Sep 20, 2006

In the name of the "father"

6 comments:

Manish said...

Many people don't know Mahatma Gandhi, but they know Munna Bhai.

No problem of history teaching with decent private schools, they made it interesting enough.

But rest schools, have a problem but not only with History, but overall.

For them, only if they are taught their languages, sciences and maths properly, Mahatama can and will come later.

Tadatmya Vaishnav said...

here's my opinion on M. K. Gandhi: a man of tremendous personal integrity, who never compromised with his principles from the time he formulated them to his death. This quality alone is enough for me to call him a Mahatma. Often misunderstood due to his foibles, and due to the responsibility of Partition and bias towards a particular religion being incorrectly thrust on him. Einstein's words, to my mind, are really the best tribute to him. Even now, it's difficult to believe that such a one walked on this same Indian soil just half a century or so ago.

Ramanand said...

Fair enough Tadatmya. It's just that it's much easier to engage with him as a mahatma or a villain, and people don't seem inclined to explore his life otherwise - hence the comment in the post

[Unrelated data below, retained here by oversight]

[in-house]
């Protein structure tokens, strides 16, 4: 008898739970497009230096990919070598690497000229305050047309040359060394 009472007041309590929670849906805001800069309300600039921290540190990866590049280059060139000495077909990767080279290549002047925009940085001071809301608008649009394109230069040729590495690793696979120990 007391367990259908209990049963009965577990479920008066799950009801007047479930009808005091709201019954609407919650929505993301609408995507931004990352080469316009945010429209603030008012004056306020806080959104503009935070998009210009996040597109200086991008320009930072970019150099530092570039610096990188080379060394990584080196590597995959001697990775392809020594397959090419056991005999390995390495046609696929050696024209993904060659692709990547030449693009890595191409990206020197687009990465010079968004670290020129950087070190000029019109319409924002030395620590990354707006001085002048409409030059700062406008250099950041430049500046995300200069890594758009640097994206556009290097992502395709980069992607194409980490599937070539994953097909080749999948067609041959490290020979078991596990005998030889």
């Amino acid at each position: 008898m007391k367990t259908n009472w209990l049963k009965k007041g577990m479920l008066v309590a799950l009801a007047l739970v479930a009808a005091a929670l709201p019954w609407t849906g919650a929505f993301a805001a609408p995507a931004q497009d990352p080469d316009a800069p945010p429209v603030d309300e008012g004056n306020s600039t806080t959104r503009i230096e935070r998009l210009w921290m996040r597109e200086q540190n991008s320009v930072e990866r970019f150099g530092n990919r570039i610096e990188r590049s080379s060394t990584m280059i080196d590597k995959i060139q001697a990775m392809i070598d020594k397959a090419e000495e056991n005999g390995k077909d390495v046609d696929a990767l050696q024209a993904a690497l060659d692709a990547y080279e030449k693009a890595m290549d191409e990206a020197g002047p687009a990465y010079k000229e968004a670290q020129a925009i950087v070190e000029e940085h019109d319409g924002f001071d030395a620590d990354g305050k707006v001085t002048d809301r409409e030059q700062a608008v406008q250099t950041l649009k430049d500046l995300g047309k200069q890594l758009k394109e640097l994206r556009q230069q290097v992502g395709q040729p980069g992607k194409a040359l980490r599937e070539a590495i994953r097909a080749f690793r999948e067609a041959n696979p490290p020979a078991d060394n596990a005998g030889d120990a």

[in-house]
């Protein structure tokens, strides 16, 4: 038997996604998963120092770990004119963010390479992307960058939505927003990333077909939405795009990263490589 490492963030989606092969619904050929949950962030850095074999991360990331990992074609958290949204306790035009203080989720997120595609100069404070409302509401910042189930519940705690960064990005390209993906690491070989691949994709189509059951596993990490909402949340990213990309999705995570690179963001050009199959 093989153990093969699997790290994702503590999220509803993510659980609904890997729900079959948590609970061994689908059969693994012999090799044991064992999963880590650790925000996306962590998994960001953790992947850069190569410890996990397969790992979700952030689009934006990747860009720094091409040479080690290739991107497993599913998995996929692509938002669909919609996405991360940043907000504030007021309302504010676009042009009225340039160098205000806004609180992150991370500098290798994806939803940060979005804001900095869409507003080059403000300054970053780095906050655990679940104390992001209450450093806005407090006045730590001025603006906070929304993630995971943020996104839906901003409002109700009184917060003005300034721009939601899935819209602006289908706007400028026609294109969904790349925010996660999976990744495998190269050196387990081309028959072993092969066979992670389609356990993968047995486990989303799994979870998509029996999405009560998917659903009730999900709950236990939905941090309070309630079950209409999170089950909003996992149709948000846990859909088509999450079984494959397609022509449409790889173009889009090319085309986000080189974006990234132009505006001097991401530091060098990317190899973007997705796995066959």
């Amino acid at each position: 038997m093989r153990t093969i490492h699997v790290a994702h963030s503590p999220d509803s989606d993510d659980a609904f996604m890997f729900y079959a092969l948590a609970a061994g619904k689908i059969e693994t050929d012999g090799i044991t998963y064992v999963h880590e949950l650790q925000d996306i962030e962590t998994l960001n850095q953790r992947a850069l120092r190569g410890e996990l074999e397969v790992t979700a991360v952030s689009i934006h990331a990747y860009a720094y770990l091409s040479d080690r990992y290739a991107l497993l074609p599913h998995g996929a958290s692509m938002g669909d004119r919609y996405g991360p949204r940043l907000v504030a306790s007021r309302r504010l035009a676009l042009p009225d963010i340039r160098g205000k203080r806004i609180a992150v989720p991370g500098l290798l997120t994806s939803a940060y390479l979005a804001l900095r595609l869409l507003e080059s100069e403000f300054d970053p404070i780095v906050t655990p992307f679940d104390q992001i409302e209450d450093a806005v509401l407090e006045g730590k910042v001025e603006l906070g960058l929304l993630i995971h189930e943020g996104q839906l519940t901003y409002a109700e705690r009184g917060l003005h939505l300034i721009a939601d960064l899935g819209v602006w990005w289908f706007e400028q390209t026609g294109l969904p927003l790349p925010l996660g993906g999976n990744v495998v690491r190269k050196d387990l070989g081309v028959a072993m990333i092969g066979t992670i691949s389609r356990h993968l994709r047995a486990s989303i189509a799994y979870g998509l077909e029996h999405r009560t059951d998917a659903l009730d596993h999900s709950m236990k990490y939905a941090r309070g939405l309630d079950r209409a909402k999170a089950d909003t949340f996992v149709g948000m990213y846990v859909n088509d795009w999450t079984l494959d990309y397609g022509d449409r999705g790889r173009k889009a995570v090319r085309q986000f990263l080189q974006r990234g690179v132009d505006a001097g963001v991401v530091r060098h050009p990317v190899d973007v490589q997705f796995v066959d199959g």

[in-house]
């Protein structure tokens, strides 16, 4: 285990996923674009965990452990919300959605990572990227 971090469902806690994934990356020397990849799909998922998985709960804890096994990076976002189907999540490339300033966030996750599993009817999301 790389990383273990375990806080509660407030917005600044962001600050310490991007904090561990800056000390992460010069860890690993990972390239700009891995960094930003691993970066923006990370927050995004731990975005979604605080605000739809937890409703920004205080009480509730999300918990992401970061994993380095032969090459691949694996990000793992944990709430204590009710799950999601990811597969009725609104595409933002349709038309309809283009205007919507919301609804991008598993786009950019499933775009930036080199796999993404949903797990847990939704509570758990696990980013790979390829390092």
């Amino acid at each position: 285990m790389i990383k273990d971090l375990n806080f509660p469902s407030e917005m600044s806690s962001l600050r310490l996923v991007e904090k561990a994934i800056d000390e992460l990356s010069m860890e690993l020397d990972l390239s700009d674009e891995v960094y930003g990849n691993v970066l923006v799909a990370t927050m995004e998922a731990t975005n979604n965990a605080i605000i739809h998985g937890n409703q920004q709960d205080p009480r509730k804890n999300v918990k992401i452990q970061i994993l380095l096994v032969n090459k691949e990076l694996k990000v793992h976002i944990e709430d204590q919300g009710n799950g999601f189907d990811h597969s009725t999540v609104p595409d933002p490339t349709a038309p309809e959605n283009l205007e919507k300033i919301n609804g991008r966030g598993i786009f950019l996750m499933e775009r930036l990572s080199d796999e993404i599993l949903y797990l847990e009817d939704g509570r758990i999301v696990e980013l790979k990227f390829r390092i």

Anonymous said...

the portrait on your post looks like a question mark and an exclamation mark merging at the bottom. That, to me, in a way sums up our generation's attitude towards Gandhi and other freedom fighers.

Dunbar.

Ramanand said...

hi dunbar,

it was meant to be exactly that.

Tadatmya Vaishnav said...

well, Ramanand, it was as a 'man' of great integrity, extremely strong principles and great self-control that I regard him. What I meant was, if because of these qualities, people are willing to call him a great soul, I certainly have no objection. There was a good interview in Outlook recently, of one of the American Civil Rights Movement's foremost leaders - John Lewis (here: http://www.outlookindia.com/full.asp?fodname=20061002&fname=Gandhi+lewis+%28F%29&sid=1), stating how Gandhi's philosophy was becoming more relevant to the minds of the Americans.